Nuclear Safety Resources
Southern California Edison is storing 3.6 million pounds of high-level radioactive material at the San Onofre Nuclear Generating Station. The utility is moving the material from cooling ponds into thin-walled steel canisters, which will be entombed in a concrete bunker two feet above the water table and about 100 feet from the ocean.
It gets worse: The nuclear plant (it closed in 2013 because of equipment failures) is located on a seismic fault-line; a tsunami could reach San Onofre; rising sea levels could inundate the storage vault, and the storage system is largely unprotected and vulnerable to terrorist strikes.
If the system were to fail our environment, our economy and our health could be imperiled. That’s not just Southern California, but all 8.4 million people.
The nuclear power plant at San Onofre operated fro 1968 to 2013 at its oceanfront location in northernmost San Diego County. The plant’s twin, dome-shaped reactors remain as a highly-visible landmark from Interstate 5 and the coastal railway. Located just south of the Orange County line, the plant is 46 miles south of Long Beach and 50 miles north of downtown San Diego.
January 2, 2019: This KPBS TV interview describes the problems with the storage of spent nuclear fuel (SNF) at the San Onofre Nuclear Generating Station (SONGS) site using thin-walled canisters.
Nuclear waste is accumulating across the country and the federal government has provided nowhere to get rid of it. Southern California Edison’s storage solution, however, is unacceptable.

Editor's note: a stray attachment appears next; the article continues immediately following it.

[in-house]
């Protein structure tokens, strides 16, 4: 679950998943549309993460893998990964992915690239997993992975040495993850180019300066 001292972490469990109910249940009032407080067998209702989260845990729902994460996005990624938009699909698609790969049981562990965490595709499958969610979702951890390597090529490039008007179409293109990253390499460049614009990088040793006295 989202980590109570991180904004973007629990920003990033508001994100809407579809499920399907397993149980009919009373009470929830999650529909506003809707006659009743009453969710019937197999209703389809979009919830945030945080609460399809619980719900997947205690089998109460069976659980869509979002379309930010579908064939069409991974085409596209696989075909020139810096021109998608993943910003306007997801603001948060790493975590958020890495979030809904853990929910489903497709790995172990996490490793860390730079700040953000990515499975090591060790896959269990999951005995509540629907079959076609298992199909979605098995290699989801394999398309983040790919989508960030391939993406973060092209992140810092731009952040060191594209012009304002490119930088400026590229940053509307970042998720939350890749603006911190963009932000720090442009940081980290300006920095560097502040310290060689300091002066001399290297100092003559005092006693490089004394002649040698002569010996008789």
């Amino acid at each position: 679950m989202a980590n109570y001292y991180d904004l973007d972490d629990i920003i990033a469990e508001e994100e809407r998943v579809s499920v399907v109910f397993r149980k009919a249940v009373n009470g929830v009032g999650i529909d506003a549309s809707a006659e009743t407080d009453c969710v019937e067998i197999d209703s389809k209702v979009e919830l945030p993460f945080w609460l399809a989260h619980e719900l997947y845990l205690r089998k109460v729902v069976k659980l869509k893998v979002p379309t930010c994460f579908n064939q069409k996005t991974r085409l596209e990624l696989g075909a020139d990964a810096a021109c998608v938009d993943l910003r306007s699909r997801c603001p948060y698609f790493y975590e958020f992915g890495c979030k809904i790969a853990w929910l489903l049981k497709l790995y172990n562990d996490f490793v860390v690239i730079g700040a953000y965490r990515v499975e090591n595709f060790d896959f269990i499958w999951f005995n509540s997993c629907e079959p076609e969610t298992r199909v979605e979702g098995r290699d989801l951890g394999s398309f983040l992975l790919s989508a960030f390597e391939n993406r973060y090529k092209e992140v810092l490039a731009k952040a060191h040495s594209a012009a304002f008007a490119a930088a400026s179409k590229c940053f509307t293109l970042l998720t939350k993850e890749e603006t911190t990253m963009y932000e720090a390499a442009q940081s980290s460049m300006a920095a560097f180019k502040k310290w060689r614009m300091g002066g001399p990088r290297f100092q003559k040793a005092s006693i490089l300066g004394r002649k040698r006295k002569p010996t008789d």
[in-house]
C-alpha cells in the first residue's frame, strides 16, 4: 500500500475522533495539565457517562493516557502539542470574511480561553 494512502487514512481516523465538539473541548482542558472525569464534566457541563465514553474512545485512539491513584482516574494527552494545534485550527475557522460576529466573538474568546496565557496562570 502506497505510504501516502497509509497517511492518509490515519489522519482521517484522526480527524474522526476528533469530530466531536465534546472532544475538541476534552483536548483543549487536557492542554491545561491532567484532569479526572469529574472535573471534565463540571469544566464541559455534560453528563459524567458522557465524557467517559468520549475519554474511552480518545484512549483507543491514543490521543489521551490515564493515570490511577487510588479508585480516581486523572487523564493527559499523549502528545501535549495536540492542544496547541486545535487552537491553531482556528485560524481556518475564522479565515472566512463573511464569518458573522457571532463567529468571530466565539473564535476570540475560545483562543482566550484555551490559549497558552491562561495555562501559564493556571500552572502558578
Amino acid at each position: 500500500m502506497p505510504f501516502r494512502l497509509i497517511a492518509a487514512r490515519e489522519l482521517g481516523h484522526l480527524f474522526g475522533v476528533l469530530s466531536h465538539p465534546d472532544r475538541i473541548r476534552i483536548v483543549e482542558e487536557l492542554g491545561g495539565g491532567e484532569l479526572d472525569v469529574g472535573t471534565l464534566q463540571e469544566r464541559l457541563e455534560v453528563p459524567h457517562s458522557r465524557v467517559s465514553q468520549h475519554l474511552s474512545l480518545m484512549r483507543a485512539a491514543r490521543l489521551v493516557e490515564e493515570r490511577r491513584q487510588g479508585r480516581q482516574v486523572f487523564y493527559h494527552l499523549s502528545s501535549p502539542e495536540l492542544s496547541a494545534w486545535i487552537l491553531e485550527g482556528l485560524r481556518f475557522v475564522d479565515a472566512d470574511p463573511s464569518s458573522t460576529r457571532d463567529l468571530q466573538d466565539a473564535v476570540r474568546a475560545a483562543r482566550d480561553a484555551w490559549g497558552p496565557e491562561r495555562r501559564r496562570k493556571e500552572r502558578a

The steel canisters are prone to corrosion and cracking. They can’t be monitored, much less fixed. If the salty air, tidal or geologic conditions or a hydrogen explosion were to damage the canisters, moving them to a permanent disposal site would become impossible.
An inspection by the Nuclear Regulatory Commission of Southern California Edison and its contractor, Holtec International was recently conducted. It stemmed from the August incident in which a fully-loaded canister came within a quarter-inch of falling 18 feet. Regulators have since ordered a halt to the loading of spent fuel into the seaside storage vault.
At SLF, we support independent science. Our current pursuit is to gather as much quantitative research about nuclear waste storage. Globally dry cask storage is experimental. The technology is so new and has not been tested with radiological material over a long-term scientific study.
by the Numbers
3.6 million – Pounds of nuclear waste stored at San Onofre Nuclear Generating Station
13 – Average sized locomotives needed to reach an equivalent weight
8.4 million – People living within 50 miles of the plant
108 – Feet separating the dry storage facility from the ocean
2 – Feet separating the dry storage facility from the water table
37 – Fuel assemblies to be packed into each steel canister
100,000 – Years that Uranium, Plutonium, Cesium waste remains unsafe
Source: Nuclear Regulatory Commission, Los Angeles Times, San Diego Union-Tribune
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